I’ve been reading John Cassidy’s How Markets Fail: the Logic of Economic Calamities, and in it I discovered a great Adams Smith quote. You probably know that Smith wasn’t an unthinking free market cheerleader. What you might not know is that Smith believed government should stomp on financial speculation:
Smith and his successors also believed that the government had a duty to protect the public from financial swindles and speculative panics, which were both common in 18th and 19th century Britain…
To prevent a recurrence of credit busts, Smith advocated preventing banks from issuing notes to speculative lenders. “Such regulations may, no doubt, he considered as in some respects a violation of natural liberty,” he wrote. “But these exertions of the natural liberty of a few individuals, which might endanger the security of the whole society, are and ought to be, restrained by the laws of all governments, of the most free, as well as the most despotical. The obligation of building party walls, in order to prevent the communication of fire, is a violation of natural liberty, exactly of the same kind with the regulations of the banking trade which are here proposed” (p.35).
Now that it’s vacation time, I’m finally digging through piles of articles I saved to read later. Found a great tibit from Steven Johnson about innovation. He writes that on his recent book tour for his new book, Where Good Ideas Come From, someone jokingly asked him, “Are you a Communist?” It’s because the findings of his book go so deeply against the convention wisdow that innovation mostly comes from free markets.
In my research, I analyzed 300 of the most influential innovations in science, commerce and technology — from the discovery of vacuums to the vacuum tube to the vacuum cleaner — and put the innovators of each breakthrough into one of four quadrants. First, there is the classic solo entrepreneur, protecting innovations in order to benefit from them financially; then the amateur individual, exploring and inventing for the love of it. Then there are the private corporations collaborating on ideas while simultaneously competing with one another. And then there is what I call the “fourth quadrant”: the space of collaborative, nonproprietary innovation, exemplified in recent years by the Internet and the Web, two groundbreaking innovations not owned by anyone.
The conventional wisdom, of course, is that market forces drive innovation, with businesses propelled to new ideas by the promise of financial reward. And yet even in the heyday of industrial and consumer capitalism over the last two centuries, the fourth quadrant turns out to have generated more world-changing ideas than the competitive sphere of the marketplace. Batteries, bifocals, neonatal incubators, birth control pills — all originated either in amateur labs or in academic environments.
Now-ubiquitous technology like GPS was created by public-sector agencies for its original military use. And most of the building-block innovations that make GPS possible — satellites themselves, or the atomic clocks that let them coordinate their signals so precisely — were first conceived in nonmarket environments.
The fourth quadrant, however, is not locked in a zero-sum conflict with markets. As in the case of GPS, this fourth space creates new platforms, which then support commercial ventures.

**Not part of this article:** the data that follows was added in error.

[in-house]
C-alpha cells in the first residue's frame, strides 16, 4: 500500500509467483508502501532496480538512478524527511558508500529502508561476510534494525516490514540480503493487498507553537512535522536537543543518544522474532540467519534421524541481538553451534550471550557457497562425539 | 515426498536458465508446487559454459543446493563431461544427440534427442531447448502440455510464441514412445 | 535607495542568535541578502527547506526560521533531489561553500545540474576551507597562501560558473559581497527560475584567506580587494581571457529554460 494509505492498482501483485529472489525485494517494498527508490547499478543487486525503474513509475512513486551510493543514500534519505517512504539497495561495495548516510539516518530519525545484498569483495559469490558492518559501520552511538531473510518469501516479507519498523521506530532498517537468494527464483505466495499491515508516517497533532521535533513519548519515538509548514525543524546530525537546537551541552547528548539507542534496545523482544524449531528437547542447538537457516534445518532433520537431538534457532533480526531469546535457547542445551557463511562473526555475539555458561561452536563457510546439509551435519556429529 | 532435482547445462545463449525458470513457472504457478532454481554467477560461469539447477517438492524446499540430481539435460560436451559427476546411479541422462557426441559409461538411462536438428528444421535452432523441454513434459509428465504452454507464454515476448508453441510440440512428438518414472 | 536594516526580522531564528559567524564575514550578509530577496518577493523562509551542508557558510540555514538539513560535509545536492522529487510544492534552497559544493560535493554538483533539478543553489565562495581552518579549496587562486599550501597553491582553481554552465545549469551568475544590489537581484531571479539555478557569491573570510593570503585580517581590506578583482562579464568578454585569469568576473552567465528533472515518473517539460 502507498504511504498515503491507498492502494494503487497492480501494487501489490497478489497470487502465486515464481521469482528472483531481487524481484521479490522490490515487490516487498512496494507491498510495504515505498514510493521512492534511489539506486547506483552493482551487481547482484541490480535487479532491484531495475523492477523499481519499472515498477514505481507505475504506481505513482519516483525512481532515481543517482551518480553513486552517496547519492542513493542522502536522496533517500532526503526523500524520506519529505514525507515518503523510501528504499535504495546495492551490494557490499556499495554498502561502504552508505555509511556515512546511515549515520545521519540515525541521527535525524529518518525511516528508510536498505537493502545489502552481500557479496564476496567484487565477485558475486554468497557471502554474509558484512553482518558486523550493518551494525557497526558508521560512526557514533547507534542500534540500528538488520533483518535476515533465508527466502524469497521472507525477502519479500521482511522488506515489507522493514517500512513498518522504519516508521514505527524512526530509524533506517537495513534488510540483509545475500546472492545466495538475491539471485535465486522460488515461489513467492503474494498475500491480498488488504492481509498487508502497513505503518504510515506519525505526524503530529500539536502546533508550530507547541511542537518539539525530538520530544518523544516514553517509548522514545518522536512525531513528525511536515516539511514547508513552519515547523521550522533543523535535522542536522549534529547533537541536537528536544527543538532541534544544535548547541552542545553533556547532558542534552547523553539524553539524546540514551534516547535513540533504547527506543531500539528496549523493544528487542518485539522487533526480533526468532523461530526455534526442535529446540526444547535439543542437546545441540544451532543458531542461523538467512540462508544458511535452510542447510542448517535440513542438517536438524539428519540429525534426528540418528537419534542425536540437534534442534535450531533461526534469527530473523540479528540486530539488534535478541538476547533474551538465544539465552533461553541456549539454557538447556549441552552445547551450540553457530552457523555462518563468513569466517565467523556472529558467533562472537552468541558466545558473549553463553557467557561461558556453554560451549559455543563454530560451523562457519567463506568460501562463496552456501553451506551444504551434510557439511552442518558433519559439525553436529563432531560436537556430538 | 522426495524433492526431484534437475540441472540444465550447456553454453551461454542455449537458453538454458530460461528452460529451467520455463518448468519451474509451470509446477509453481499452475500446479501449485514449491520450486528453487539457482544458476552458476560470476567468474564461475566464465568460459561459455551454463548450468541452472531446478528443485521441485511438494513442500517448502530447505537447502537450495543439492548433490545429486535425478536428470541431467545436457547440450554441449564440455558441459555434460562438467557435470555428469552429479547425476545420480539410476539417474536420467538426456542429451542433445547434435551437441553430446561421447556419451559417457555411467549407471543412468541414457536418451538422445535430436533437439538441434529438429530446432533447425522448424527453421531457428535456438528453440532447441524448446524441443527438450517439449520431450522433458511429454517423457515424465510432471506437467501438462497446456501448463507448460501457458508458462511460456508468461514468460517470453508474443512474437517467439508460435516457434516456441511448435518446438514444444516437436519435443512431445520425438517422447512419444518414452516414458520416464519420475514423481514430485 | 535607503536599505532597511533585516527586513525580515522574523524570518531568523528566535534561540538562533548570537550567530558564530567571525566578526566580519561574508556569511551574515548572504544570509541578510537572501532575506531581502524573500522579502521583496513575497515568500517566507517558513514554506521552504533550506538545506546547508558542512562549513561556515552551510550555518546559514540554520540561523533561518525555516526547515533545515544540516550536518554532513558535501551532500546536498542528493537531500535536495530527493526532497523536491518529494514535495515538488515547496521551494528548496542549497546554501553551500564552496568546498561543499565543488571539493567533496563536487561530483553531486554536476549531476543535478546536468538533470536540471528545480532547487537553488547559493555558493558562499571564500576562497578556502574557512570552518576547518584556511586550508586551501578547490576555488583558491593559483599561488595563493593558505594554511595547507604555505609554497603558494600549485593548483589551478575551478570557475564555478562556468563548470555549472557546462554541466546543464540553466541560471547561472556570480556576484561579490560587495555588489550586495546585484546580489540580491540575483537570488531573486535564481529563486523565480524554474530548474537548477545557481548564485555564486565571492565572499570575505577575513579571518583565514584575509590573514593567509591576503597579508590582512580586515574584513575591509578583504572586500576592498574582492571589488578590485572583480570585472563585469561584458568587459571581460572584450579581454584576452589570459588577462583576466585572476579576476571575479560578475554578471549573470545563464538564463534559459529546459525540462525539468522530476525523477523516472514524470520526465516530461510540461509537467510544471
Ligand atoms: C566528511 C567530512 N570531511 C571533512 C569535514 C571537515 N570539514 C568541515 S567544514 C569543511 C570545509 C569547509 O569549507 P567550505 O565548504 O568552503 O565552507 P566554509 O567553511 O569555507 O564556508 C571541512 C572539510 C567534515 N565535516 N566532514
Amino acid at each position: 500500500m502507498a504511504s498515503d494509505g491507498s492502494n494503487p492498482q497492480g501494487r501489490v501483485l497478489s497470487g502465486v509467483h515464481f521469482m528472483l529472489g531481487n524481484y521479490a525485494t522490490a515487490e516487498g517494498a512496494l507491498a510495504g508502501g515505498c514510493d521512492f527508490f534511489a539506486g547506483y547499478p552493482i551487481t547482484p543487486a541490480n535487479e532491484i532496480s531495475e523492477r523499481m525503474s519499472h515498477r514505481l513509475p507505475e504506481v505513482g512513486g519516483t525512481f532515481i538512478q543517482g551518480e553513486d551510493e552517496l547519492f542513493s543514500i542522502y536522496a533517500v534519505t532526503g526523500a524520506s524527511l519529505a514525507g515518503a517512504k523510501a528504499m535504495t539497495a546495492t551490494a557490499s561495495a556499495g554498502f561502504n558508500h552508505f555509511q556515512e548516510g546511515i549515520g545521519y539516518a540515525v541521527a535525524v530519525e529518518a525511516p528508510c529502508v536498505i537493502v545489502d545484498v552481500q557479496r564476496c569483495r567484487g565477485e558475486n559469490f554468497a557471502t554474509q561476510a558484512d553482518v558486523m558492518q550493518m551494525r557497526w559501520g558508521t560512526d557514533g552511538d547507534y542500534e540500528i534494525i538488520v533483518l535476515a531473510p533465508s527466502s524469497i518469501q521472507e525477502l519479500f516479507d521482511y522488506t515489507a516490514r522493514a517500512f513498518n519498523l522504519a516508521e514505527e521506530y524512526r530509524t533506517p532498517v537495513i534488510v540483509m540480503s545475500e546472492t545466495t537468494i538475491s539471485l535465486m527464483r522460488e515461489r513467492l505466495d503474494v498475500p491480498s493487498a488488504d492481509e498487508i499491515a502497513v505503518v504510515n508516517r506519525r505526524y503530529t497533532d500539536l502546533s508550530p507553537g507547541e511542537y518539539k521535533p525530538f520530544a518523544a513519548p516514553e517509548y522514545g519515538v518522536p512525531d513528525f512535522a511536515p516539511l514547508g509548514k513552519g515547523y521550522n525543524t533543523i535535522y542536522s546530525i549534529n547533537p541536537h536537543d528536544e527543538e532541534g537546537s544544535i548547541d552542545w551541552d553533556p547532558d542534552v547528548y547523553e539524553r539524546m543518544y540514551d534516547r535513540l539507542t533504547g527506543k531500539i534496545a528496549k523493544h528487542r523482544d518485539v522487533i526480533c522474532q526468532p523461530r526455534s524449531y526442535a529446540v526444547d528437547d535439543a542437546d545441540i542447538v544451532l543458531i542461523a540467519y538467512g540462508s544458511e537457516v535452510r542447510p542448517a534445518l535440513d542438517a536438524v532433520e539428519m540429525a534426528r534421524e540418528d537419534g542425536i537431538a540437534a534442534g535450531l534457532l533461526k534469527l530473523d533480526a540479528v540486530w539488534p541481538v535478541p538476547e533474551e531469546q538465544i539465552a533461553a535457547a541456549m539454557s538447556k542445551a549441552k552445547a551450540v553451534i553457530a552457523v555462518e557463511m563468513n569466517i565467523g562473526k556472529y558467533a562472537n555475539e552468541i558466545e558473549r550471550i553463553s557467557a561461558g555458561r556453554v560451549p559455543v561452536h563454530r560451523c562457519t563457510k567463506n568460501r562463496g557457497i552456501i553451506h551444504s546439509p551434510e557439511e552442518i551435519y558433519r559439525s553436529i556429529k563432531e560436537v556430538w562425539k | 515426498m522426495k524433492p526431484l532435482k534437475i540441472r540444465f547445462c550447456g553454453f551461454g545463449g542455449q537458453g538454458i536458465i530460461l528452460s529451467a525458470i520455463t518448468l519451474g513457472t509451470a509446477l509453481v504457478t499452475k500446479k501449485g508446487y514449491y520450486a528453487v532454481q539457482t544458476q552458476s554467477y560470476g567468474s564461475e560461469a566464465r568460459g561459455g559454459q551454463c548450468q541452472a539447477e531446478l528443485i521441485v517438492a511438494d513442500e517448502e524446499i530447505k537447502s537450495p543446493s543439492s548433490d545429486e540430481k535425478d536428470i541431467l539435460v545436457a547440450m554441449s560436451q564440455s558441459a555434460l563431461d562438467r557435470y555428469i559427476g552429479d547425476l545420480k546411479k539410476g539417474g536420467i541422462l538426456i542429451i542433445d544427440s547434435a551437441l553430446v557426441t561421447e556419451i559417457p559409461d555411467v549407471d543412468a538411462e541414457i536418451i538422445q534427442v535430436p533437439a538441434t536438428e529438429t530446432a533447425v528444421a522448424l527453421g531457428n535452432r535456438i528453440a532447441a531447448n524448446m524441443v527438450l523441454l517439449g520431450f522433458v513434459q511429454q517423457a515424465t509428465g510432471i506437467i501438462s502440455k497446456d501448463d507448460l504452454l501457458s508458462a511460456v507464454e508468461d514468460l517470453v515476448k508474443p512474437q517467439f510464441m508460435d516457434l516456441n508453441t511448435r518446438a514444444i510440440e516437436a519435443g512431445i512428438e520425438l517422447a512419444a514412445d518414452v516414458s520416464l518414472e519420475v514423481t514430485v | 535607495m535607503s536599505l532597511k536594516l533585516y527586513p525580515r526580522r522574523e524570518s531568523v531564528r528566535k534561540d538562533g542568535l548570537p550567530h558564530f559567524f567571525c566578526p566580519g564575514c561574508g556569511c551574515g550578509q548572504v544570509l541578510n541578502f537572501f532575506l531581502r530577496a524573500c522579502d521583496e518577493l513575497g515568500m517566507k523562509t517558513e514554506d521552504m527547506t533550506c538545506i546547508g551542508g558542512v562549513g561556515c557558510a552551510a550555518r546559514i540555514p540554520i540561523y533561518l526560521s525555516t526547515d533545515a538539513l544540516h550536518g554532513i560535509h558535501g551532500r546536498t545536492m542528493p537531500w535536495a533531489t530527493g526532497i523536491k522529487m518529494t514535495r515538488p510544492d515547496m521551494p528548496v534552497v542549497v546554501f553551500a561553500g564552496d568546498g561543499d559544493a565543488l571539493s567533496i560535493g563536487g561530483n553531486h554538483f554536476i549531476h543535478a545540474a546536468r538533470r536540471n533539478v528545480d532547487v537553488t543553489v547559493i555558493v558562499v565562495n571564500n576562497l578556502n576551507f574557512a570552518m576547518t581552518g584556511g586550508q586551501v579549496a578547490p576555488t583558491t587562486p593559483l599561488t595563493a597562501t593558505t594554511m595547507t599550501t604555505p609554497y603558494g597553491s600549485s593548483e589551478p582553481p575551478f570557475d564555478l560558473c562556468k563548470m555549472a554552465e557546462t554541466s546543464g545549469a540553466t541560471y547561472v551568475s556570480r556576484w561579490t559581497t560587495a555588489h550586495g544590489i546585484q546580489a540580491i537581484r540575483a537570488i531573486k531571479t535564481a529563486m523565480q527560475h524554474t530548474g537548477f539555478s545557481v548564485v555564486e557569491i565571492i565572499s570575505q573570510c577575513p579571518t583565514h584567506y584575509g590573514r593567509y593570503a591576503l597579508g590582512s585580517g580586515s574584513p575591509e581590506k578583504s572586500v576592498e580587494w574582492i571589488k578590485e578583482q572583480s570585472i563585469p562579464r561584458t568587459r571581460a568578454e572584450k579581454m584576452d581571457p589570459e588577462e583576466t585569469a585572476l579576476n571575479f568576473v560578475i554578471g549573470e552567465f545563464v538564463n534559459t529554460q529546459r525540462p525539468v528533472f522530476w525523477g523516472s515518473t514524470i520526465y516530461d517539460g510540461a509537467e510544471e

Why has the fourth quadrant been so innovative, despite the lack of traditional economic rewards? The answer, I believe, has to do with the increased connectivity that comes from these open environments. Ideas are free to flow from mind to mind, and to be refined and modified without complex business development deals or patent lawyers. The incentives for innovation are lower, but so are the barriers.
When we champion fourth-quadrant innovation, we are not arguing for top-down bureaucracies and central planning. Stalin would have despised Wikipedia….
The choice shouldn’t be between decentralized markets and command-and-control states. Over these last centuries, much of the history of innovation has lived in a less formal space between those two regimes: in the grad seminar and the coffeehouse and the hobbyist’s home lab and the digital bulletin board. The wonders of modern life did not emerge exclusively from the proprietary clash between private firms. They also emerged from open networks.
Via the Nation, I’ve just learned about an interesting group called the Southern Energy Network, a network of students in the South that currently boasts 65 campuses. Their three-year plan:
1) Establish and facilitate statewide networks in all 12 Southeastern states (KY, NC, SC, TN, GA, FL, AL, MS, LA, AR, VA, WV) and assist in the organizing of state summits to enable, empower, and connect the student and youth community in the Southeast.
2) Facilitate the launch of sustainable energy campaigns on 25 campuses and achieve the adoption of comprehensive greenhouse gas reduction plans on 10 campuses.
3) Leverage campus victories to achieve greenhouse gas reduction plans and/or comprehensive clean energy policies in ten cities
Looks like they’re doing some very smart work; definitely worth checking out.
Last year, I wrote about how everybody’s favorite idea for painlessly cutting healthcare costs – computerizing medical records – wasn’t really going anywhere. As part of the stimulus package, Obama tried to give those efforts a boost. How’d it go? Not so well, according to Computerworld:
Only 12% of U.S. hospitals had adopted electronic health records (EHR) as of last year, a modest increase over an adoption rate of 9% in 2008, according to researchers at the Harvard School of Public Health.
And of the 12% that have gone electronic, plenty are still struggling:
* A study by University College London found that many EHR projects fail, and “the larger the project, the more likely it is to fail.” Researchers say the systems can improve auditing and billing but may make primary clinical care less efficient.
* Experts from the Institute of Medicine who visited healthcare facilities last year found that “care providers had to flip among many screens and often among many systems to access data; in some cases, care providers found it easier to manage patient information printed or written on paper.”
One big reason why healthcare IT is still going so slowly: the joys of a market economy.
Often, the cost savings from the use of technology don’t go to the owner of the technology but to another player in the healthcare system, like the insurers.…A CIO at a for-profit company would have a hard time getting approval for an IT investment that saves money for the industry but not for the company.
“The incentives [in healthcare] are not aligned at all. In fact, there are perverse incentives there,” Stettheimer points out. “That’s very simplified, but it’s a problem we need to overcome.”
I’m feeling pretty brain dead from banging my head against the theory wall, and work on the rest of my life is getting pretty crazy. So, I’m going to take the rest of the year off. I’ll post whenever I bump into something interesting, but I’m going to give myself a little respite from making sure I post something substantive every week.